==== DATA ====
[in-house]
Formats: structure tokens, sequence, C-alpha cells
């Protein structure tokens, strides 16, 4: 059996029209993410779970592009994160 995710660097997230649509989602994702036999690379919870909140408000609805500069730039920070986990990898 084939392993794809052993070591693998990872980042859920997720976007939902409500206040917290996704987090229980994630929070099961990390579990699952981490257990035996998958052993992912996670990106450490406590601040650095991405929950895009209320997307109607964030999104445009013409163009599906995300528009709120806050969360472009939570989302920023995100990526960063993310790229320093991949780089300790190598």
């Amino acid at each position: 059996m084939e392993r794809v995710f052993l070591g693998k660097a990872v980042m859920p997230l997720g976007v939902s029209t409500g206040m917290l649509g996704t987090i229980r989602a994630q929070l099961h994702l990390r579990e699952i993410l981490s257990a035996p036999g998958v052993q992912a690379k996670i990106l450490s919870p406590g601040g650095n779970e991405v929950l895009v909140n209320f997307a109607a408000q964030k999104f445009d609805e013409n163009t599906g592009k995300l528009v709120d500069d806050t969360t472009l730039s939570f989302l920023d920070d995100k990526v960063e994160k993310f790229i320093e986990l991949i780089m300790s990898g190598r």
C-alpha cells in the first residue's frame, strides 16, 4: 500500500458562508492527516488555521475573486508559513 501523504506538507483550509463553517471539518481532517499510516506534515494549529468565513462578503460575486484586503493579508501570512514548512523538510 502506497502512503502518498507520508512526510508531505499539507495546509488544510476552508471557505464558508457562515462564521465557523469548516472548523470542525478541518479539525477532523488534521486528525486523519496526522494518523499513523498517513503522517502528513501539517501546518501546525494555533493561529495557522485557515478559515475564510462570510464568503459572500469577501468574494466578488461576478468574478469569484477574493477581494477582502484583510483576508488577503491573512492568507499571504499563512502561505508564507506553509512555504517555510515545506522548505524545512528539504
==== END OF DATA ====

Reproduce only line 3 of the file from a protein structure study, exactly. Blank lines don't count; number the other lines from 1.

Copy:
């Protein structure tokens, strides 16, 4: 059996029209993410779970592009994160 995710660097997230649509989602994702036999690379919870909140408000609805500069730039920070986990990898 084939392993794809052993070591693998990872980042859920997720976007939902409500206040917290996704987090229980994630929070099961990390579990699952981490257990035996998958052993992912996670990106450490406590601040650095991405929950895009209320997307109607964030999104445009013409163009599906995300528009709120806050969360472009939570989302920023995100990526960063993310790229320093991949780089300790190598």